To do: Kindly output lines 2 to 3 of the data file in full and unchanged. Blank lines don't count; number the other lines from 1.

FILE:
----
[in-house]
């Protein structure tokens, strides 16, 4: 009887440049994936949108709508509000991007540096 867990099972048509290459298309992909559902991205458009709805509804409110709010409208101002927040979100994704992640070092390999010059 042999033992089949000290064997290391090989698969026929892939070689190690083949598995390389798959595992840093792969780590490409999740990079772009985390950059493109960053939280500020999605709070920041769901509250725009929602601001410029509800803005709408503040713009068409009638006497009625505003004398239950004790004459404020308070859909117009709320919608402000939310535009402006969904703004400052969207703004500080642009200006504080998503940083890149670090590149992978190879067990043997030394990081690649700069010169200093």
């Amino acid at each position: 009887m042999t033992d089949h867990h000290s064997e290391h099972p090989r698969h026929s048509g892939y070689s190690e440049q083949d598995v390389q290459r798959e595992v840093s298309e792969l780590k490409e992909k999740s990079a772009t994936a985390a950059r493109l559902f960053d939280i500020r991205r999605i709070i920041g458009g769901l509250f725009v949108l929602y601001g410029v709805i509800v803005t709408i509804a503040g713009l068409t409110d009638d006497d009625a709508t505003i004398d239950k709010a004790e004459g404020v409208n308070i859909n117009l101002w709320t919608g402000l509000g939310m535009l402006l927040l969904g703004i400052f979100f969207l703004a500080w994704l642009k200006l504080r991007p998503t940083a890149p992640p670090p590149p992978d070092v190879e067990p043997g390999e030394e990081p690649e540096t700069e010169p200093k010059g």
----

């Protein structure tokens, strides 16, 4: 009887440049994936949108709508509000991007540096 867990099972048509290459298309992909559902991205458009709805509804409110709010409208101002927040979100994704992640070092390999010059 042999033992089949000290064997290391090989698969026929892939070689190690083949598995390389798959595992840093792969780590490409999740990079772009985390950059493109960053939280500020999605709070920041769901509250725009929602601001410029509800803005709408503040713009068409009638006497009625505003004398239950004790004459404020308070859909117009709320919608402000939310535009402006969904703004400052969207703004500080642009200006504080998503940083890149670090590149992978190879067990043997030394990081690649700069010169200093």
């Amino acid at each position: 009887m042999t033992d089949h867990h000290s064997e290391h099972p090989r698969h026929s048509g892939y070689s190690e440049q083949d598995v390389q290459r798959e595992v840093s298309e792969l780590k490409e992909k999740s990079a772009t994936a985390a950059r493109l559902f960053d939280i500020r991205r999605i709070i920041g458009g769901l509250f725009v949108l929602y601001g410029v709805i509800v803005t709408i509804a503040g713009l068409t409110d009638d006497d009625a709508t505003i004398d239950k709010a004790e004459g404020v409208n308070i859909n117009l101002w709320t919608g402000l509000g939310m535009l402006l927040l969904g703004i400052f979100f969207l703004a500080w994704l642009k200006l504080r991007p998503t940083a890149p992640p670090p590149p992978d070092v190879e067990p043997g390999e030394e990081p690649e540096t700069e010169p200093k010059g």